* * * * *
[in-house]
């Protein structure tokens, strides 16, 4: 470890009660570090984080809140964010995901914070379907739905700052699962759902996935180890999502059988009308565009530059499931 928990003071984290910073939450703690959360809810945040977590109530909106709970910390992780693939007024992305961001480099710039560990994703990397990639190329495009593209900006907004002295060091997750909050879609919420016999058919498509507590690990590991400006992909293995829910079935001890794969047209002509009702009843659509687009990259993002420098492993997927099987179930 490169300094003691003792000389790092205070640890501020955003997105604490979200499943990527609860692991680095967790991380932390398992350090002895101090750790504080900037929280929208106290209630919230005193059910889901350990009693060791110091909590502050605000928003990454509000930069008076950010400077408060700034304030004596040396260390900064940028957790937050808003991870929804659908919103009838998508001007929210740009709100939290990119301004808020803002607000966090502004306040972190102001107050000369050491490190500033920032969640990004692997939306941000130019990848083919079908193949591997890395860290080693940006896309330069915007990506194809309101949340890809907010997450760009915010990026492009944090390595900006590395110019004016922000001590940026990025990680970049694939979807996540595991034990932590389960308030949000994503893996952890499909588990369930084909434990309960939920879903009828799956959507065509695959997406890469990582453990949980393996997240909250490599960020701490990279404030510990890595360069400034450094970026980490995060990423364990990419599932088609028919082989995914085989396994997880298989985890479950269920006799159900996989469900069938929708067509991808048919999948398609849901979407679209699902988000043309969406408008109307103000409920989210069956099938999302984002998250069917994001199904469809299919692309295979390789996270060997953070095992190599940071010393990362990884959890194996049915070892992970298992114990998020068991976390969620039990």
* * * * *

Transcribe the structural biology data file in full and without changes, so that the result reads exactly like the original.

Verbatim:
[in-house]
């Protein structure tokens, strides 16, 4: 470890009660570090984080809140964010995901914070379907739905700052699962759902996935180890999502059988009308565009530059499931 928990003071984290910073939450703690959360809810945040977590109530909106709970910390992780693939007024992305961001480099710039560990994703990397990639190329495009593209900006907004002295060091997750909050879609919420016999058919498509507590690990590991400006992909293995829910079935001890794969047209002509009702009843659509687009990259993002420098492993997927099987179930 490169300094003691003792000389790092205070640890501020955003997105604490979200499943990527609860692991680095967790991380932390398992350090002895101090750790504080900037929280929208106290209630919230005193059910889901350990009693060791110091909590502050605000928003990454509000930069008076950010400077408060700034304030004596040396260390900064940028957790937050808003991870929804659908919103009838998508001007929210740009709100939290990119301004808020803002607000966090502004306040972190102001107050000369050491490190500033920032969640990004692997939306941000130019990848083919079908193949591997890395860290080693940006896309330069915007990506194809309101949340890809907010997450760009915010990026492009944090390595900006590395110019004016922000001590940026990025990680970049694939979807996540595991034990932590389960308030949000994503893996952890499909588990369930084909434990309960939920879903009828799956959507065509695959997406890469990582453990949980393996997240909250490599960020701490990279404030510990890595360069400034450094970026980490995060990423364990990419599932088609028919082989995914085989396994997880298989985890479950269920006799159900996989469900069938929708067509991808048919999948398609849901979407679209699902988000043309969406408008109307103000409920989210069956099938999302984002998250069917994001199904469809299919692309295979390789996270060997953070095992190599940071010393990362990884959890194996049915070892992970298992114990998020068991976390969620039990």